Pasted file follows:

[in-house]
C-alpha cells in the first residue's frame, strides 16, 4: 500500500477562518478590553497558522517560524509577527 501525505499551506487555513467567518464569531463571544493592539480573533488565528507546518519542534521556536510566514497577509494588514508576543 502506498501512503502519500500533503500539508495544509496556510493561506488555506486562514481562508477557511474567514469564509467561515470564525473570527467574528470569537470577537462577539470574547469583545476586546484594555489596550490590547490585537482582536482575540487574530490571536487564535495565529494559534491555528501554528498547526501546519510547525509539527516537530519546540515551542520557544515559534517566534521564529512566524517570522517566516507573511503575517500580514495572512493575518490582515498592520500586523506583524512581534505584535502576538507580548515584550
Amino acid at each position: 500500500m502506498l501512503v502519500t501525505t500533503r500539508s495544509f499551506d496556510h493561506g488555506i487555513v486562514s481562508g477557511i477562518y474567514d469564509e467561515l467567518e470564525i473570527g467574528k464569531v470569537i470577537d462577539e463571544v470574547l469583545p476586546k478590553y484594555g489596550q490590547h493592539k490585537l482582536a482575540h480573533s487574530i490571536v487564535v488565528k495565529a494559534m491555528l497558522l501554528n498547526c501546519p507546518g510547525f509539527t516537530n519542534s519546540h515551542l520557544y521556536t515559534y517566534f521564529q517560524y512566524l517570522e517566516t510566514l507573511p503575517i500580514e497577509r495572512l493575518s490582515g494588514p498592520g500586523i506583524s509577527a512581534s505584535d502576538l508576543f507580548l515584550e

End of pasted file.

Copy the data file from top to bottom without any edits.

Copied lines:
[in-house]
C-alpha cells in the first residue's frame, strides 16, 4: 500500500477562518478590553497558522517560524509577527 501525505499551506487555513467567518464569531463571544493592539480573533488565528507546518519542534521556536510566514497577509494588514508576543 502506498501512503502519500500533503500539508495544509496556510493561506488555506486562514481562508477557511474567514469564509467561515470564525473570527467574528470569537470577537462577539470574547469583545476586546484594555489596550490590547490585537482582536482575540487574530490571536487564535495565529494559534491555528501554528498547526501546519510547525509539527516537530519546540515551542520557544515559534517566534521564529512566524517570522517566516507573511503575517500580514495572512493575518490582515498592520500586523506583524512581534505584535502576538507580548515584550
Amino acid at each position: 500500500m502506498l501512503v502519500t501525505t500533503r500539508s495544509f499551506d496556510h493561506g488555506i487555513v486562514s481562508g477557511i477562518y474567514d469564509e467561515l467567518e470564525i473570527g467574528k464569531v470569537i470577537d462577539e463571544v470574547l469583545p476586546k478590553y484594555g489596550q490590547h493592539k490585537l482582536a482575540h480573533s487574530i490571536v487564535v488565528k495565529a494559534m491555528l497558522l501554528n498547526c501546519p507546518g510547525f509539527t516537530n519542534s519546540h515551542l520557544y521556536t515559534y517566534f521564529q517560524y512566524l517570522e517566516t510566514l507573511p503575517i500580514e497577509r495572512l493575518s490582515g494588514p498592520g500586523i506583524s509577527a512581534s505584535d502576538l508576543f507580548l515584550e